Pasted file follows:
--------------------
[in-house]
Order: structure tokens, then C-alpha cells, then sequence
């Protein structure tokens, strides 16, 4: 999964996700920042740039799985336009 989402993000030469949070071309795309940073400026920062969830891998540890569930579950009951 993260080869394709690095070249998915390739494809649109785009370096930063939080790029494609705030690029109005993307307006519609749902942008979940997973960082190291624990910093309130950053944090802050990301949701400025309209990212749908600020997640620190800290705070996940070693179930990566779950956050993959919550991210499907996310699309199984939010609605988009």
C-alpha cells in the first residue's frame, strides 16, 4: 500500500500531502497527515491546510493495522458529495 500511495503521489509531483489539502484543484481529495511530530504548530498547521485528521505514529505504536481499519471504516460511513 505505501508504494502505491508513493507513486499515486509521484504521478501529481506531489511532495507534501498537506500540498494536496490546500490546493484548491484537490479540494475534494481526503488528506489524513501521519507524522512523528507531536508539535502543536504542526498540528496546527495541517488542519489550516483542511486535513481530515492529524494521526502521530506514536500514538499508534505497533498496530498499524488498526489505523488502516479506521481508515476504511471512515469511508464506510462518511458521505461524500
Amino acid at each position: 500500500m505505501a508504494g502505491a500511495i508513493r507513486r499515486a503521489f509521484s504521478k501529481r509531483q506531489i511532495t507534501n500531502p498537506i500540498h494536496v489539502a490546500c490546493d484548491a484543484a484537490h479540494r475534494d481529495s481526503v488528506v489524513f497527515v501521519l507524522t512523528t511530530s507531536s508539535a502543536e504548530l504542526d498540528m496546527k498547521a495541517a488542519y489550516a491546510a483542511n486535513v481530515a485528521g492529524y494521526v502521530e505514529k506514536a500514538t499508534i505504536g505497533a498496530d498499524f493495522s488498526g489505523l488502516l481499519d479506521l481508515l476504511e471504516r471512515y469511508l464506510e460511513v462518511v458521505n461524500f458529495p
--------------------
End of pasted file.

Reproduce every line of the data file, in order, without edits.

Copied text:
[in-house]
Order: structure tokens, then C-alpha cells, then sequence
């Protein structure tokens, strides 16, 4: 999964996700920042740039799985336009 989402993000030469949070071309795309940073400026920062969830891998540890569930579950009951 993260080869394709690095070249998915390739494809649109785009370096930063939080790029494609705030690029109005993307307006519609749902942008979940997973960082190291624990910093309130950053944090802050990301949701400025309209990212749908600020997640620190800290705070996940070693179930990566779950956050993959919550991210499907996310699309199984939010609605988009």
C-alpha cells in the first residue's frame, strides 16, 4: 500500500500531502497527515491546510493495522458529495 500511495503521489509531483489539502484543484481529495511530530504548530498547521485528521505514529505504536481499519471504516460511513 505505501508504494502505491508513493507513486499515486509521484504521478501529481506531489511532495507534501498537506500540498494536496490546500490546493484548491484537490479540494475534494481526503488528506489524513501521519507524522512523528507531536508539535502543536504542526498540528496546527495541517488542519489550516483542511486535513481530515492529524494521526502521530506514536500514538499508534505497533498496530498499524488498526489505523488502516479506521481508515476504511471512515469511508464506510462518511458521505461524500
Amino acid at each position: 500500500m505505501a508504494g502505491a500511495i508513493r507513486r499515486a503521489f509521484s504521478k501529481r509531483q506531489i511532495t507534501n500531502p498537506i500540498h494536496v489539502a490546500c490546493d484548491a484543484a484537490h479540494r475534494d481529495s481526503v488528506v489524513f497527515v501521519l507524522t512523528t511530530s507531536s508539535a502543536e504548530l504542526d498540528m496546527k498547521a495541517a488542519y489550516a491546510a483542511n486535513v481530515a485528521g492529524y494521526v502521530e505514529k506514536a500514538t499508534i505504536g505497533a498496530d498499524f493495522s488498526g489505523l488502516l481499519d479506521l481508515l476504511e471504516r471512515y469511508l464506510e460511513v462518511v458521505n461524500f458529495p